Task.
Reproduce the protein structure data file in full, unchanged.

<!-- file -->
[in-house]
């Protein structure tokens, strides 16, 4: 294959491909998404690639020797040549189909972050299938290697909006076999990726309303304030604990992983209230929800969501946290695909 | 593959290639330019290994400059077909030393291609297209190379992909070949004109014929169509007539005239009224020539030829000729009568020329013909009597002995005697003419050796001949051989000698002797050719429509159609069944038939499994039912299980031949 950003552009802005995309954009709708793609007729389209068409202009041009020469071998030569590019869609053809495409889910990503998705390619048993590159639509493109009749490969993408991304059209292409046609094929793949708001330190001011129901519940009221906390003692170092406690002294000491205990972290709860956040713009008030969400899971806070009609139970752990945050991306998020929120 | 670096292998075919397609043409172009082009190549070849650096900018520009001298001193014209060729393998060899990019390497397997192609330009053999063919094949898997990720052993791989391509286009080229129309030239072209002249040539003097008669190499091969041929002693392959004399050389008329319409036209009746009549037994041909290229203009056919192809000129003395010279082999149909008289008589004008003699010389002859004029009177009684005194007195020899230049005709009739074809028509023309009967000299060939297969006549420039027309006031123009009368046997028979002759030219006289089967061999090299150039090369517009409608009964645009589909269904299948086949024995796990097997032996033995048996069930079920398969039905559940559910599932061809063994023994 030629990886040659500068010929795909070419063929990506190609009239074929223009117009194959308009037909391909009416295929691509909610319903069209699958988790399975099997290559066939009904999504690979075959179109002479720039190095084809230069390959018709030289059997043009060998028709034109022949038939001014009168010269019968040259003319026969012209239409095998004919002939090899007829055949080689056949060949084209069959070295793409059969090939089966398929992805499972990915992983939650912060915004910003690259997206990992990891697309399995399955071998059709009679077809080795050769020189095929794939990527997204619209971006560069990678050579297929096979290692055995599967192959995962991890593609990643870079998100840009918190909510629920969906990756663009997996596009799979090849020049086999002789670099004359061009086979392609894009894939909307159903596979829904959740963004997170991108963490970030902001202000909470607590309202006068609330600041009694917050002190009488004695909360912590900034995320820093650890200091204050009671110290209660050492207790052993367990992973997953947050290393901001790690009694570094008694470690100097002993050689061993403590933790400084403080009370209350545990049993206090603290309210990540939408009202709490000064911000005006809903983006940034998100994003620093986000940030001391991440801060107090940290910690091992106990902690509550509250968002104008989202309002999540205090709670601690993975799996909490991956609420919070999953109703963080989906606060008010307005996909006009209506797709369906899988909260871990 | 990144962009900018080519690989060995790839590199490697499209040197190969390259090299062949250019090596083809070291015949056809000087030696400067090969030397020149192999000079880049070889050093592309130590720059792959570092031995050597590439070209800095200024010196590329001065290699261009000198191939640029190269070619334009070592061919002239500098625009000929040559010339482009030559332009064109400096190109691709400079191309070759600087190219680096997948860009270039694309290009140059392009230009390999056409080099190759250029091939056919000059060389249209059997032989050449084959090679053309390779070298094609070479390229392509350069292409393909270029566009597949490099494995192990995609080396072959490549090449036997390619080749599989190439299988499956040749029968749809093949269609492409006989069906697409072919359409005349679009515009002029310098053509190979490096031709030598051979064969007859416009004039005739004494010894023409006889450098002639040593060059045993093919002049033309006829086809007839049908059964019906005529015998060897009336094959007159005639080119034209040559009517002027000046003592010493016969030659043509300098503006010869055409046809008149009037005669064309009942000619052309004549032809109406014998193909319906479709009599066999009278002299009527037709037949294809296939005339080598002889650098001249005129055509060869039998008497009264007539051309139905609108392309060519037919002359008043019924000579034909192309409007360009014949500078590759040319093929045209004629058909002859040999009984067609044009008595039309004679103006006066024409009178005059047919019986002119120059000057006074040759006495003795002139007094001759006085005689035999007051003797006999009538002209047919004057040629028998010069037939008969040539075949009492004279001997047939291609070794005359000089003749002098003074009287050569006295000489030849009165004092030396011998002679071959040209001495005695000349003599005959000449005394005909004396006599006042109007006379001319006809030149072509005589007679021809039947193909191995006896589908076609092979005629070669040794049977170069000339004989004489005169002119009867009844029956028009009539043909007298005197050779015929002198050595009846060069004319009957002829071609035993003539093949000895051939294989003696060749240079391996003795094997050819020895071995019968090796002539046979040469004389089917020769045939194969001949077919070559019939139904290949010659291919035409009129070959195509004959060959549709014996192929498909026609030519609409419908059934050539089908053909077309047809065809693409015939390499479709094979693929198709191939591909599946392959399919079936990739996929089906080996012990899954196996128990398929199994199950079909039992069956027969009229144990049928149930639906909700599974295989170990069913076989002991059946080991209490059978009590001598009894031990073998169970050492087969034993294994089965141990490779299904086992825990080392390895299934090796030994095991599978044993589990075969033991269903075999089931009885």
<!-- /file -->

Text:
[in-house]
């Protein structure tokens, strides 16, 4: 294959491909998404690639020797040549189909972050299938290697909006076999990726309303304030604990992983209230929800969501946290695909 | 593959290639330019290994400059077909030393291609297209190379992909070949004109014929169509007539005239009224020539030829000729009568020329013909009597002995005697003419050796001949051989000698002797050719429509159609069944038939499994039912299980031949 950003552009802005995309954009709708793609007729389209068409202009041009020469071998030569590019869609053809495409889910990503998705390619048993590159639509493109009749490969993408991304059209292409046609094929793949708001330190001011129901519940009221906390003692170092406690002294000491205990972290709860956040713009008030969400899971806070009609139970752990945050991306998020929120 | 670096292998075919397609043409172009082009190549070849650096900018520009001298001193014209060729393998060899990019390497397997192609330009053999063919094949898997990720052993791989391509286009080229129309030239072209002249040539003097008669190499091969041929002693392959004399050389008329319409036209009746009549037994041909290229203009056919192809000129003395010279082999149909008289008589004008003699010389002859004029009177009684005194007195020899230049005709009739074809028509023309009967000299060939297969006549420039027309006031123009009368046997028979002759030219006289089967061999090299150039090369517009409608009964645009589909269904299948086949024995796990097997032996033995048996069930079920398969039905559940559910599932061809063994023994 030629990886040659500068010929795909070419063929990506190609009239074929223009117009194959308009037909391909009416295929691509909610319903069209699958988790399975099997290559066939009904999504690979075959179109002479720039190095084809230069390959018709030289059997043009060998028709034109022949038939001014009168010269019968040259003319026969012209239409095998004919002939090899007829055949080689056949060949084209069959070295793409059969090939089966398929992805499972990915992983939650912060915004910003690259997206990992990891697309399995399955071998059709009679077809080795050769020189095929794939990527997204619209971006560069990678050579297929096979290692055995599967192959995962991890593609990643870079998100840009918190909510629920969906990756663009997996596009799979090849020049086999002789670099004359061009086979392609894009894939909307159903596979829904959740963004997170991108963490970030902001202000909470607590309202006068609330600041009694917050002190009488004695909360912590900034995320820093650890200091204050009671110290209660050492207790052993367990992973997953947050290393901001790690009694570094008694470690100097002993050689061993403590933790400084403080009370209350545990049993206090603290309210990540939408009202709490000064911000005006809903983006940034998100994003620093986000940030001391991440801060107090940290910690091992106990902690509550509250968002104008989202309002999540205090709670601690993975799996909490991956609420919070999953109703963080989906606060008010307005996909006009209506797709369906899988909260871990 | 990144962009900018080519690989060995790839590199490697499209040197190969390259090299062949250019090596083809070291015949056809000087030696400067090969030397020149192999000079880049070889050093592309130590720059792959570092031995050597590439070209800095200024010196590329001065290699261009000198191939640029190269070619334009070592061919002239500098625009000929040559010339482009030559332009064109400096190109691709400079191309070759600087190219680096997948860009270039694309290009140059392009230009390999056409080099190759250029091939056919000059060389249209059997032989050449084959090679053309390779070298094609070479390229392509350069292409393909270029566009597949490099494995192990995609080396072959490549090449036997390619080749599989190439299988499956040749029968749809093949269609492409006989069906697409072919359409005349679009515009002029310098053509190979490096031709030598051979064969007859416009004039005739004494010894023409006889450098002639040593060059045993093919002049033309006829086809007839049908059964019906005529015998060897009336094959007159005639080119034209040559009517002027000046003592010493016969030659043509300098503006010869055409046809008149009037005669064309009942000619052309004549032809109406014998193909319906479709009599066999009278002299009527037709037949294809296939005339080598002889650098001249005129055509060869039998008497009264007539051309139905609108392309060519037919002359008043019924000579034909192309409007360009014949500078590759040319093929045209004629058909002859040999009984067609044009008595039309004679103006006066024409009178005059047919019986002119120059000057006074040759006495003795002139007094001759006085005689035999007051003797006999009538002209047919004057040629028998010069037939008969040539075949009492004279001997047939291609070794005359000089003749002098003074009287050569006295000489030849009165004092030396011998002679071959040209001495005695000349003599005959000449005394005909004396006599006042109007006379001319006809030149072509005589007679021809039947193909191995006896589908076609092979005629070669040794049977170069000339004989004489005169002119009867009844029956028009009539043909007298005197050779015929002198050595009846060069004319009957002829071609035993003539093949000895051939294989003696060749240079391996003795094997050819020895071995019968090796002539046979040469004389089917020769045939194969001949077919070559019939139904290949010659291919035409009129070959195509004959060959549709014996192929498909026609030519609409419908059934050539089908053909077309047809065809693409015939390499479709094979693929198709191939591909599946392959399919079936990739996929089906080996012990899954196996128990398929199994199950079909039992069956027969009229144990049928149930639906909700599974295989170990069913076989002991059946080991209490059978009590001598009894031990073998169970050492087969034993294994089965141990490779299904086992825990080392390895299934090796030994095991599978044993589990075969033991269903075999089931009885």